first rung on any career ladder and the skills learnt as an SHO will come in
useful whatever career pathway you follow, whether that's OMFS, post graduate
endodontics or general practice!
patient or difficult dentist...?
It's a Sunday night;
it is dark outside and rather chilly for mid October. I am currently sitting on my bed listening
to Mumford & Sons, I should really be reading journals about crowns and
bridges for my tutorial tomorrow afternoon (first of all if my trainer's read
this article I promise that I will do work after I finish this commentary and
second of all for all the student's reading this, I'm afraid you still have
homework in VT!) Instead I am pondering
about difficult patients.
What defines a difficult patient?
This is a term that
has been reiterated numerous times since I have started my vocational training. However, what defines a difficult
patient. As I reassess the past 266
weeks of my dental life I'm beginning to realise that every patient that I have
come into contact with, has to some degree been a difficult patient. I've met the angry patient who can't sleep
due to pulpitis, I have encountered the nervous child and anxious adult that won't
even sit in the dental chair let alone allow an examination. I've treated the patient whose first words to
me were "I really hate the dentist" and I have experienced the patient who just
isn't interested in my treatment plan.
If I honestly re-evaluate
my dental experience so far, I have to ask myself, are these patient's truly
being difficult or am I actually being a difficult dentist by failing to
understand their problems and typecasting them.
If we spend time listening and communicating with our patients we will soon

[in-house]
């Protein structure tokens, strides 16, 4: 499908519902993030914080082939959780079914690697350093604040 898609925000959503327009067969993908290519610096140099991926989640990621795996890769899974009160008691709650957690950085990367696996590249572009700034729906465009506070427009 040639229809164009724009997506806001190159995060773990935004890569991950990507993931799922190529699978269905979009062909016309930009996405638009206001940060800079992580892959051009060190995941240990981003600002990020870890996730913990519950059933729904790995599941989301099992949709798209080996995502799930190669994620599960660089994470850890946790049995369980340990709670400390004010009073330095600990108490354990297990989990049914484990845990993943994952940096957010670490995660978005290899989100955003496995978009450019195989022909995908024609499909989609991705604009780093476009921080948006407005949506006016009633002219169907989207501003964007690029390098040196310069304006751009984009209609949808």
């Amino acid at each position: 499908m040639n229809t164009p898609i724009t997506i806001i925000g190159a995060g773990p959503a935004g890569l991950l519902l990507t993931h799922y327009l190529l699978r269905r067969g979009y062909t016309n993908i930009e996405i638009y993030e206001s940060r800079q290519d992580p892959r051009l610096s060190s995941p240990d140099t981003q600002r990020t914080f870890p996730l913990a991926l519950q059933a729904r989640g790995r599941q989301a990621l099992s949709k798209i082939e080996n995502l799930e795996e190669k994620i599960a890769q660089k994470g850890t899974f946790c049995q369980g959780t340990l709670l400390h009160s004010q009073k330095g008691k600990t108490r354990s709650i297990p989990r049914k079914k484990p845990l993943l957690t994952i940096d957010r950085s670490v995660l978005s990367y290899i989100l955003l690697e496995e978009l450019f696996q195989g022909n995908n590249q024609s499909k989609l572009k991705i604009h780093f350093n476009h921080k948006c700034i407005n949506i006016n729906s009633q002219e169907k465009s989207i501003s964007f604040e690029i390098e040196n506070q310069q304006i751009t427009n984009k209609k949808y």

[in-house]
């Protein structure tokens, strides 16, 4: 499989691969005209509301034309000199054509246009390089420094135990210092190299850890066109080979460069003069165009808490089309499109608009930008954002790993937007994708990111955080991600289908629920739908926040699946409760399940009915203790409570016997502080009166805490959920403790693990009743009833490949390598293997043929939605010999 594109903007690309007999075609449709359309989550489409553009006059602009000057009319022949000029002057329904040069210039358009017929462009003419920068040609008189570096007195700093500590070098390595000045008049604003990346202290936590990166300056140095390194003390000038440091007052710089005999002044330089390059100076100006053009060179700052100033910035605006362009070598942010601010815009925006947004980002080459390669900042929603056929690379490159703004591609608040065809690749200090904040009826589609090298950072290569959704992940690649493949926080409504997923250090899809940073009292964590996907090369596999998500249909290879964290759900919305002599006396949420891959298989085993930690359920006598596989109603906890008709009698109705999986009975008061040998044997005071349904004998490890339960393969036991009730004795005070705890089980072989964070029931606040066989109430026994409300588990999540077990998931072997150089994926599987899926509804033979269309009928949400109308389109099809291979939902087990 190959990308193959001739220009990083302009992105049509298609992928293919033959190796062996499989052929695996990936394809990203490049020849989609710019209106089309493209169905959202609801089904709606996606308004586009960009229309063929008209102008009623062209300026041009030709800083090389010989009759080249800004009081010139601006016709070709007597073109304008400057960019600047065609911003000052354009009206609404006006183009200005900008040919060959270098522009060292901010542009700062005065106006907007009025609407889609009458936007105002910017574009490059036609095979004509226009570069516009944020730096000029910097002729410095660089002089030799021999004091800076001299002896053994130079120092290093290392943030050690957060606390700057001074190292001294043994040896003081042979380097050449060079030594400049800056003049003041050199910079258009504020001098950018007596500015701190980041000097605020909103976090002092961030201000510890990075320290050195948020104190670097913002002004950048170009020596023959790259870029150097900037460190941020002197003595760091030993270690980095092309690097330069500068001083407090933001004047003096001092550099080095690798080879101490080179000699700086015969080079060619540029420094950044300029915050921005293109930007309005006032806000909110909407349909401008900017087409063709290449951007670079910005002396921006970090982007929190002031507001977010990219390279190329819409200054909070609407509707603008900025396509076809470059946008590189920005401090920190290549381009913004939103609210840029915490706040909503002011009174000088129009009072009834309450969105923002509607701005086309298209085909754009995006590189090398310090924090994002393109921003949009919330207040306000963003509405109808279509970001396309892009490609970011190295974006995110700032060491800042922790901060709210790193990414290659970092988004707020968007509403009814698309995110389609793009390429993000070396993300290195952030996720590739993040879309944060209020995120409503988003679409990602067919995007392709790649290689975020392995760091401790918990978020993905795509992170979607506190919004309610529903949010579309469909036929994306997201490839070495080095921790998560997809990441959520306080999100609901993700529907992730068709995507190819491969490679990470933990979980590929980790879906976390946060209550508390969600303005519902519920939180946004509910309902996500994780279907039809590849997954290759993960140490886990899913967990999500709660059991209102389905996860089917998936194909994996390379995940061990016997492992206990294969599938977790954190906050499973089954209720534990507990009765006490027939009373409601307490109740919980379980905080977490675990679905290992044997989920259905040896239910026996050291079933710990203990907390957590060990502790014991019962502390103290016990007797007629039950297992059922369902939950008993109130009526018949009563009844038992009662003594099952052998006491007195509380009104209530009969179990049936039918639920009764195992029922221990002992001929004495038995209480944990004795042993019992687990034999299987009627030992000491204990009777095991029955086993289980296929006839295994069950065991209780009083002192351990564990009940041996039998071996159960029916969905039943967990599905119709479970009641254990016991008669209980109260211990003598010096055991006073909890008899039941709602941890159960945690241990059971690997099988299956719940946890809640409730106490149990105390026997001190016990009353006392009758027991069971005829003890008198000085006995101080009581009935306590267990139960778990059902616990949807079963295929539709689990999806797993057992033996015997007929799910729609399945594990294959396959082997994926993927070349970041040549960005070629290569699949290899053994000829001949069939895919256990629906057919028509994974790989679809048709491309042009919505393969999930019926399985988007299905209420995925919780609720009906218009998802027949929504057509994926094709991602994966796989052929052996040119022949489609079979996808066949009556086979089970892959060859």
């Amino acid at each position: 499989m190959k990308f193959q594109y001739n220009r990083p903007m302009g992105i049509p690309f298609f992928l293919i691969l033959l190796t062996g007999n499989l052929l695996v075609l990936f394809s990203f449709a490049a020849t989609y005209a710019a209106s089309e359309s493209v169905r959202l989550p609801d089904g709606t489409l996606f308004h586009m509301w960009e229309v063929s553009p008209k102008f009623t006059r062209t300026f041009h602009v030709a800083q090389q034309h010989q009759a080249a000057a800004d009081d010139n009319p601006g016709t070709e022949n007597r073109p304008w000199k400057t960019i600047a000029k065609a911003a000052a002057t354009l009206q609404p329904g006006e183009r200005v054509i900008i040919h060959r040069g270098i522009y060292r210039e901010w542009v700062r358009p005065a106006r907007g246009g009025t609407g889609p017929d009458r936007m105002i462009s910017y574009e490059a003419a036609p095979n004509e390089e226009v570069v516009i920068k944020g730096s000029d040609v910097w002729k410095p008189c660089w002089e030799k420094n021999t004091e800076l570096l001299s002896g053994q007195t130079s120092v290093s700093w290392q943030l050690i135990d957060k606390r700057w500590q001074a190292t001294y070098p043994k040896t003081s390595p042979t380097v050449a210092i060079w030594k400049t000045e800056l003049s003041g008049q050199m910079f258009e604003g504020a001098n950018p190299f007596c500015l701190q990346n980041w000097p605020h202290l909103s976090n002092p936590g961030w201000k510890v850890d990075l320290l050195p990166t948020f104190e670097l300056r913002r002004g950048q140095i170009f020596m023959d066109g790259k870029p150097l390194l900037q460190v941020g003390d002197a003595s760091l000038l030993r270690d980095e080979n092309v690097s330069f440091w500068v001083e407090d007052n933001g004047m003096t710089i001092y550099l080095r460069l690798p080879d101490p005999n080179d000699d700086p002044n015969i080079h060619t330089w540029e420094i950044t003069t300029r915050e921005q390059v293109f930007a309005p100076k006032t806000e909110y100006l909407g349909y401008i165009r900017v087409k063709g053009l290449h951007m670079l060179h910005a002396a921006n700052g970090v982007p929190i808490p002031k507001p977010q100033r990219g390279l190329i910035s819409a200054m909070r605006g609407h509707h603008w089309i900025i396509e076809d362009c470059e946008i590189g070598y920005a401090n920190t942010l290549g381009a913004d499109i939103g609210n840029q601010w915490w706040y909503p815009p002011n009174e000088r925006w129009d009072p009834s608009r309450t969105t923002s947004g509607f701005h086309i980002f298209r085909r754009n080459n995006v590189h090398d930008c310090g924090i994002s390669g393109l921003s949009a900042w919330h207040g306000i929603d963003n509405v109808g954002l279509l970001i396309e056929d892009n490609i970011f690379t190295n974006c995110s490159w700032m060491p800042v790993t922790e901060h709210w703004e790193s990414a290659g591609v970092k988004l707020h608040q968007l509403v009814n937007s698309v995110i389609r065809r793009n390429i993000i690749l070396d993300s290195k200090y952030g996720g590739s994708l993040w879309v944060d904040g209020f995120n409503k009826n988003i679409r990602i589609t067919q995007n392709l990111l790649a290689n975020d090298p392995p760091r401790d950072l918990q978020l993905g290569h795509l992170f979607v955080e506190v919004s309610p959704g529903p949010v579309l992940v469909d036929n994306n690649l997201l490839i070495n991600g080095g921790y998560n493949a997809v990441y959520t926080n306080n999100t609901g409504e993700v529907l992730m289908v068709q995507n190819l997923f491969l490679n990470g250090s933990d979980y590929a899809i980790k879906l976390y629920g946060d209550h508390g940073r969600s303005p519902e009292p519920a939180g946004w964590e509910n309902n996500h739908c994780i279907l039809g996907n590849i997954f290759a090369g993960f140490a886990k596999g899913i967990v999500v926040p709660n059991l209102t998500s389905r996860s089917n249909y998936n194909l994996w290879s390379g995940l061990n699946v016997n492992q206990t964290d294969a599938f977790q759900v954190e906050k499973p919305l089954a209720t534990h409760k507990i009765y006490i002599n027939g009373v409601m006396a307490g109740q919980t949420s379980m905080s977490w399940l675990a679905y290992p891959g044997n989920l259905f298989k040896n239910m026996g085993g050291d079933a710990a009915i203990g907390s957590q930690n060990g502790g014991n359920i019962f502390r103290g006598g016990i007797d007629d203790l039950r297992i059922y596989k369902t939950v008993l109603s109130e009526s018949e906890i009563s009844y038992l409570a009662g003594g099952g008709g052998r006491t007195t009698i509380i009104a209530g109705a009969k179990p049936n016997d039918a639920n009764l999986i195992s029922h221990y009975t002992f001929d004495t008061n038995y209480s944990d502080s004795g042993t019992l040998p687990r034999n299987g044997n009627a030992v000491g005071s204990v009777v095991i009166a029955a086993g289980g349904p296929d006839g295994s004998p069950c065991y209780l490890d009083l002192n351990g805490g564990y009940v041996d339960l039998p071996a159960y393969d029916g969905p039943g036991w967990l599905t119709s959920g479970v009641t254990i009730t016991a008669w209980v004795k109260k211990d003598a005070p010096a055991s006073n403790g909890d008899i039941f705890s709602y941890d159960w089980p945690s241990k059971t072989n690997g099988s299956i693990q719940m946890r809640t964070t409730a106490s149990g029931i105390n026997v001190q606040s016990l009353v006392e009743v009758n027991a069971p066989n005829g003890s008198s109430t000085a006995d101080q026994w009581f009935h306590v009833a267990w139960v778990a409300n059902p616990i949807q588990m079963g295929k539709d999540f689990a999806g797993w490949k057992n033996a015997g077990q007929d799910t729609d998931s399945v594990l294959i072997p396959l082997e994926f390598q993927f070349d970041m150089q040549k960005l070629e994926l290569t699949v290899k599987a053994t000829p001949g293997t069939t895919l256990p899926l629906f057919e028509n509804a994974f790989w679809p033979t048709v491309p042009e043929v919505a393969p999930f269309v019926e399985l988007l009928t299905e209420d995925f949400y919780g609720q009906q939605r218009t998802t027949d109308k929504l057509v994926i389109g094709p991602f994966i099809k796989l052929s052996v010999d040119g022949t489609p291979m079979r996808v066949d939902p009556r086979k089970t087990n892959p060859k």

realise that most have an underlying cause, be it phobia or irritable due to
I'm sure many of you
have already experienced the one dentist whom all patients love, who can turn
any patient into a number 1 dental fan! How do these dentists manage it? The answer is communication.
many forms of which the two most important aspects are verbal and non-verbal
communication. I would highly recommend
asking your deanery or university to organise a communication workshop as the
topic is extremely detailed, however here are some tips that I have picked
your patient is not just a set of teeth.
Their dental experience starts from the moment they enter the building.
your patients and make eye contact.
empathetic and understanding not dismissive.
extra mile e.g. if your patient had a difficult extraction phone them to check
that they are ok.
that your patients have confidence in you and your skills. Try and make the LA as painless as possible, provide
topical, warm up the cartridge and give as slow an injection as possible.
University and VT is
the time to experiment with different communication techniques, to listen and
understand your patients and to change from being a difficult dentist to a
caring dentist because in our UCAS forms and interviews a caring dentist is
what we quoted we wanted to be!